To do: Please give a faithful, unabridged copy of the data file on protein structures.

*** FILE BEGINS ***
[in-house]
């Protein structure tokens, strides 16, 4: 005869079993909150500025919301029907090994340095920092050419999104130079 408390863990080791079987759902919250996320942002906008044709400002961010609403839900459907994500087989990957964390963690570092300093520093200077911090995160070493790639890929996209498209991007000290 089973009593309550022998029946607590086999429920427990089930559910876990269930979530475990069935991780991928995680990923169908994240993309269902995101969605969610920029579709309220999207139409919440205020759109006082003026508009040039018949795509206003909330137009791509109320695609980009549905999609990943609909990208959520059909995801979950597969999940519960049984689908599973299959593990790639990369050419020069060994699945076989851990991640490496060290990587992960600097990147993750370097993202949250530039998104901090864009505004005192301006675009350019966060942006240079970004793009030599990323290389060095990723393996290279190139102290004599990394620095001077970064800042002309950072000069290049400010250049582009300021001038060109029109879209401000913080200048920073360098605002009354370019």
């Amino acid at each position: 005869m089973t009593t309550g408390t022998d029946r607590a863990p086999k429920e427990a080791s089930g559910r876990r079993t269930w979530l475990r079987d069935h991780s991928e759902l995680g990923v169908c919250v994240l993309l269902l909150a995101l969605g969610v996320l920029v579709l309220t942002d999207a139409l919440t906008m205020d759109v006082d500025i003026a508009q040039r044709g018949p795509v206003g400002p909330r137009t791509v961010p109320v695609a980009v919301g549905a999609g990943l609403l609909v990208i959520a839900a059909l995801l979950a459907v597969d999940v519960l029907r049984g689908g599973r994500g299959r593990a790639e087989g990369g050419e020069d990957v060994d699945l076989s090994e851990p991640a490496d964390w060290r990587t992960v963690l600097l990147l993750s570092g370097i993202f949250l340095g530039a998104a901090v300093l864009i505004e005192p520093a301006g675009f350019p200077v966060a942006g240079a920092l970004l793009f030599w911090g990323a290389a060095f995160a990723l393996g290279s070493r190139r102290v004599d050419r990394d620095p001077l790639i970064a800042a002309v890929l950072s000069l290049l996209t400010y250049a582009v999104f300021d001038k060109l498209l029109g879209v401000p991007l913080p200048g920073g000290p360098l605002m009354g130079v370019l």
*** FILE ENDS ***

[in-house]
């Protein structure tokens, strides 16, 4: 005869079993909150500025919301029907090994340095920092050419999104130079 408390863990080791079987759902919250996320942002906008044709400002961010609403839900459907994500087989990957964390963690570092300093520093200077911090995160070493790639890929996209498209991007000290 089973009593309550022998029946607590086999429920427990089930559910876990269930979530475990069935991780991928995680990923169908994240993309269902995101969605969610920029579709309220999207139409919440205020759109006082003026508009040039018949795509206003909330137009791509109320695609980009549905999609990943609909990208959520059909995801979950597969999940519960049984689908599973299959593990790639990369050419020069060994699945076989851990991640490496060290990587992960600097990147993750370097993202949250530039998104901090864009505004005192301006675009350019966060942006240079970004793009030599990323290389060095990723393996290279190139102290004599990394620095001077970064800042002309950072000069290049400010250049582009300021001038060109029109879209401000913080200048920073360098605002009354370019």
């Amino acid at each position: 005869m089973t009593t309550g408390t022998d029946r607590a863990p086999k429920e427990a080791s089930g559910r876990r079993t269930w979530l475990r079987d069935h991780s991928e759902l995680g990923v169908c919250v994240l993309l269902l909150a995101l969605g969610v996320l920029v579709l309220t942002d999207a139409l919440t906008m205020d759109v006082d500025i003026a508009q040039r044709g018949p795509v206003g400002p909330r137009t791509v961010p109320v695609a980009v919301g549905a999609g990943l609403l609909v990208i959520a839900a059909l995801l979950a459907v597969d999940v519960l029907r049984g689908g599973r994500g299959r593990a790639e087989g990369g050419e020069d990957v060994d699945l076989s090994e851990p991640a490496d964390w060290r990587t992960v963690l600097l990147l993750s570092g370097i993202f949250l340095g530039a998104a901090v300093l864009i505004e005192p520093a301006g675009f350019p200077v966060a942006g240079a920092l970004l793009f030599w911090g990323a290389a060095f995160a990723l393996g290279s070493r190139r102290v004599d050419r990394d620095p001077l790639i970064a800042a002309v890929l950072s000069l290049l996209t400010y250049a582009v999104f300021d001038k060109l498209l029109g879209v401000p991007l913080p200048g920073g000290p360098l605002m009354g130079v370019l």